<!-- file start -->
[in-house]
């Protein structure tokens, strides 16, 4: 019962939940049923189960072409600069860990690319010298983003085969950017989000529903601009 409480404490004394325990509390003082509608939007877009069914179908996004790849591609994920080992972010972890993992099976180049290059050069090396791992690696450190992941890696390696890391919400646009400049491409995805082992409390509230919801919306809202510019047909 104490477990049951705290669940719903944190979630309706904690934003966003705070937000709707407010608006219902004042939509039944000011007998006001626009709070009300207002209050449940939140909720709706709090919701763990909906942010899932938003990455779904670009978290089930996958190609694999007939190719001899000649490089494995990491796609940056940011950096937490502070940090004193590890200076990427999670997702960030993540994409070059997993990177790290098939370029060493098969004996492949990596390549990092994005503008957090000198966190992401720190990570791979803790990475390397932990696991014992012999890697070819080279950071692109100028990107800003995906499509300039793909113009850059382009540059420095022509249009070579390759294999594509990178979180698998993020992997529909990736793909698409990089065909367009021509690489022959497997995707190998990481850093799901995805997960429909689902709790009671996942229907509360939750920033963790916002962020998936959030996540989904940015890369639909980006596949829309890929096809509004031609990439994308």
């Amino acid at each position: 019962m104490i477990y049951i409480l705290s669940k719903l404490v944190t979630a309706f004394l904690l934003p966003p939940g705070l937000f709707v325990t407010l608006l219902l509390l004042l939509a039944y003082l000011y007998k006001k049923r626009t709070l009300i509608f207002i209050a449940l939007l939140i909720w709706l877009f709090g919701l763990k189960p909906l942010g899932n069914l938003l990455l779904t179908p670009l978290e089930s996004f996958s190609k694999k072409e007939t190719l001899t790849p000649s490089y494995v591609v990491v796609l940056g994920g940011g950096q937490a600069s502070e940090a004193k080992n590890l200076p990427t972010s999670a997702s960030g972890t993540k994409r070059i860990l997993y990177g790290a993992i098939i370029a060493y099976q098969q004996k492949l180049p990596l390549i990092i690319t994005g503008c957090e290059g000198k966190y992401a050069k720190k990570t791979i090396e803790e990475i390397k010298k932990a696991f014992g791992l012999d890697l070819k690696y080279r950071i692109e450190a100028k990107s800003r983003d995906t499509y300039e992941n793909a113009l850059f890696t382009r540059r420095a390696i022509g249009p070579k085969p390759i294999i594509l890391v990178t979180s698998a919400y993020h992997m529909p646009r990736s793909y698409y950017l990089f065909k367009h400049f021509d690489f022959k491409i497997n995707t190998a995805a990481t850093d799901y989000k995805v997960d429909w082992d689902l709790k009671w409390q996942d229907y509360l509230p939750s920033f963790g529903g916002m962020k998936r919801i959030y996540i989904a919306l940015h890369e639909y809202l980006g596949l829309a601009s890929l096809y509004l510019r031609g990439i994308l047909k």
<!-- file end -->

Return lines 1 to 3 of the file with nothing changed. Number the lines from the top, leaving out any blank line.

[in-house]
């Protein structure tokens, strides 16, 4: 019962939940049923189960072409600069860990690319010298983003085969950017989000529903601009 409480404490004394325990509390003082509608939007877009069914179908996004790849591609994920080992972010972890993992099976180049290059050069090396791992690696450190992941890696390696890391919400646009400049491409995805082992409390509230919801919306809202510019047909 104490477990049951705290669940719903944190979630309706904690934003966003705070937000709707407010608006219902004042939509039944000011007998006001626009709070009300207002209050449940939140909720709706709090919701763990909906942010899932938003990455779904670009978290089930996958190609694999007939190719001899000649490089494995990491796609940056940011950096937490502070940090004193590890200076990427999670997702960030993540994409070059997993990177790290098939370029060493098969004996492949990596390549990092994005503008957090000198966190992401720190990570791979803790990475390397932990696991014992012999890697070819080279950071692109100028990107800003995906499509300039793909113009850059382009540059420095022509249009070579390759294999594509990178979180698998993020992997529909990736793909698409990089065909367009021509690489022959497997995707190998990481850093799901995805997960429909689902709790009671996942229907509360939750920033963790916002962020998936959030996540989904940015890369639909980006596949829309890929096809509004031609990439994308």
């Amino acid at each position: 019962m104490i477990y049951i409480l705290s669940k719903l404490v944190t979630a309706f004394l904690l934003p966003p939940g705070l937000f709707v325990t407010l608006l219902l509390l004042l939509a039944y003082l000011y007998k006001k049923r626009t709070l009300i509608f207002i209050a449940l939007l939140i909720w709706l877009f709090g919701l763990k189960p909906l942010g899932n069914l938003l990455l779904t179908p670009l978290e089930s996004f996958s190609k694999k072409e007939t190719l001899t790849p000649s490089y494995v591609v990491v796609l940056g994920g940011g950096q937490a600069s502070e940090a004193k080992n590890l200076p990427t972010s999670a997702s960030g972890t993540k994409r070059i860990l997993y990177g790290a993992i098939i370029a060493y099976q098969q004996k492949l180049p990596l390549i990092i690319t994005g503008c957090e290059g000198k966190y992401a050069k720190k990570t791979i090396e803790e990475i390397k010298k932990a696991f014992g791992l012999d890697l070819k690696y080279r950071i692109e450190a100028k990107s800003r983003d995906t499509y300039e992941n793909a113009l850059f890696t382009r540059r420095a390696i022509g249009p070579k085969p390759i294999i594509l890391v990178t979180s698998a919400y993020h992997m529909p646009r990736s793909y698409y950017l990089f065909k367009h400049f021509d690489f022959k491409i497997n995707t190998a995805a990481t850093d799901y989000k995805v997960d429909w082992d689902l709790k009671w409390q996942d229907y509360l509230p939750s920033f963790g529903g916002m962020k998936r919801i959030y996540i989904a919306l940015h890369e639909y809202l980006g596949l829309a601009s890929l096809y509004l510019r031609g990439i994308l047909k």